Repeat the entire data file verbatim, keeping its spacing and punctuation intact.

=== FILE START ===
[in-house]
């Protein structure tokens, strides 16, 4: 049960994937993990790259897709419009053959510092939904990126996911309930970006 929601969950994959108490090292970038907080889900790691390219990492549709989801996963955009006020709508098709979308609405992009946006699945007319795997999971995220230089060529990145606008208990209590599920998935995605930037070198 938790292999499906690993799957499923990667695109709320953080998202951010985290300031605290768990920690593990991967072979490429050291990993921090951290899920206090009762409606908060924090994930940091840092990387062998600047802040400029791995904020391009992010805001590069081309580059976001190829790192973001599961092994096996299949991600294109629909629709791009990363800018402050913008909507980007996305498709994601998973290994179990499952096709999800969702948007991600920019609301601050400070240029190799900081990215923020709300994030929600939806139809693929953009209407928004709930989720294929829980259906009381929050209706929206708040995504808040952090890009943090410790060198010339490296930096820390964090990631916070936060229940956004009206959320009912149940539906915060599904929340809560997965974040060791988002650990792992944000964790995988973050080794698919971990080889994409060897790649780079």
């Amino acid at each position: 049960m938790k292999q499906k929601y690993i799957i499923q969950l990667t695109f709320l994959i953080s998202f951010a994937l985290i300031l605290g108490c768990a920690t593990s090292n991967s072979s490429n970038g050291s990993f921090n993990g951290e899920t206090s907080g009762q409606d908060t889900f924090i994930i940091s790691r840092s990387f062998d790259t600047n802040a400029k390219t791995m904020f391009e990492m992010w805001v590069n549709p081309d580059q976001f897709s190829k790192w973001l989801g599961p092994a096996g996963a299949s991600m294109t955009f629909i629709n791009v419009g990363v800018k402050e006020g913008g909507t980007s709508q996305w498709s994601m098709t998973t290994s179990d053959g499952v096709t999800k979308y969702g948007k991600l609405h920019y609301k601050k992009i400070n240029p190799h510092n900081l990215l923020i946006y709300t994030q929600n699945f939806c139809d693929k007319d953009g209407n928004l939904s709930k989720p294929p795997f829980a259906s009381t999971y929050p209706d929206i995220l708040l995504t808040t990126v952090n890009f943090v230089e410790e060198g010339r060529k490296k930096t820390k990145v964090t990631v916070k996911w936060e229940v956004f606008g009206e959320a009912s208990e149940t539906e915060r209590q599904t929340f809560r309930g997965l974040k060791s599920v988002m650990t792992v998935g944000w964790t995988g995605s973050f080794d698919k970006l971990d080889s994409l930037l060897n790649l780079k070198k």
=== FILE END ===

[in-house]
């Protein structure tokens, strides 16, 4: 049960994937993990790259897709419009053959510092939904990126996911309930970006 929601969950994959108490090292970038907080889900790691390219990492549709989801996963955009006020709508098709979308609405992009946006699945007319795997999971995220230089060529990145606008208990209590599920998935995605930037070198 938790292999499906690993799957499923990667695109709320953080998202951010985290300031605290768990920690593990991967072979490429050291990993921090951290899920206090009762409606908060924090994930940091840092990387062998600047802040400029791995904020391009992010805001590069081309580059976001190829790192973001599961092994096996299949991600294109629909629709791009990363800018402050913008909507980007996305498709994601998973290994179990499952096709999800969702948007991600920019609301601050400070240029190799900081990215923020709300994030929600939806139809693929953009209407928004709930989720294929829980259906009381929050209706929206708040995504808040952090890009943090410790060198010339490296930096820390964090990631916070936060229940956004009206959320009912149940539906915060599904929340809560997965974040060791988002650990792992944000964790995988973050080794698919971990080889994409060897790649780079």
């Amino acid at each position: 049960m938790k292999q499906k929601y690993i799957i499923q969950l990667t695109f709320l994959i953080s998202f951010a994937l985290i300031l605290g108490c768990a920690t593990s090292n991967s072979s490429n970038g050291s990993f921090n993990g951290e899920t206090s907080g009762q409606d908060t889900f924090i994930i940091s790691r840092s990387f062998d790259t600047n802040a400029k390219t791995m904020f391009e990492m992010w805001v590069n549709p081309d580059q976001f897709s190829k790192w973001l989801g599961p092994a096996g996963a299949s991600m294109t955009f629909i629709n791009v419009g990363v800018k402050e006020g913008g909507t980007s709508q996305w498709s994601m098709t998973t290994s179990d053959g499952v096709t999800k979308y969702g948007k991600l609405h920019y609301k601050k992009i400070n240029p190799h510092n900081l990215l923020i946006y709300t994030q929600n699945f939806c139809d693929k007319d953009g209407n928004l939904s709930k989720p294929p795997f829980a259906s009381t999971y929050p209706d929206i995220l708040l995504t808040t990126v952090n890009f943090v230089e410790e060198g010339r060529k490296k930096t820390k990145v964090t990631v916070k996911w936060e229940v956004f606008g009206e959320a009912s208990e149940t539906e915060r209590q599904t929340f809560r309930g997965l974040k060791s599920v988002m650990t792992v998935g944000w964790t995988g995605s973050f080794d698919k970006l971990d080889s994409l930037l060897n790649l780079k070198k």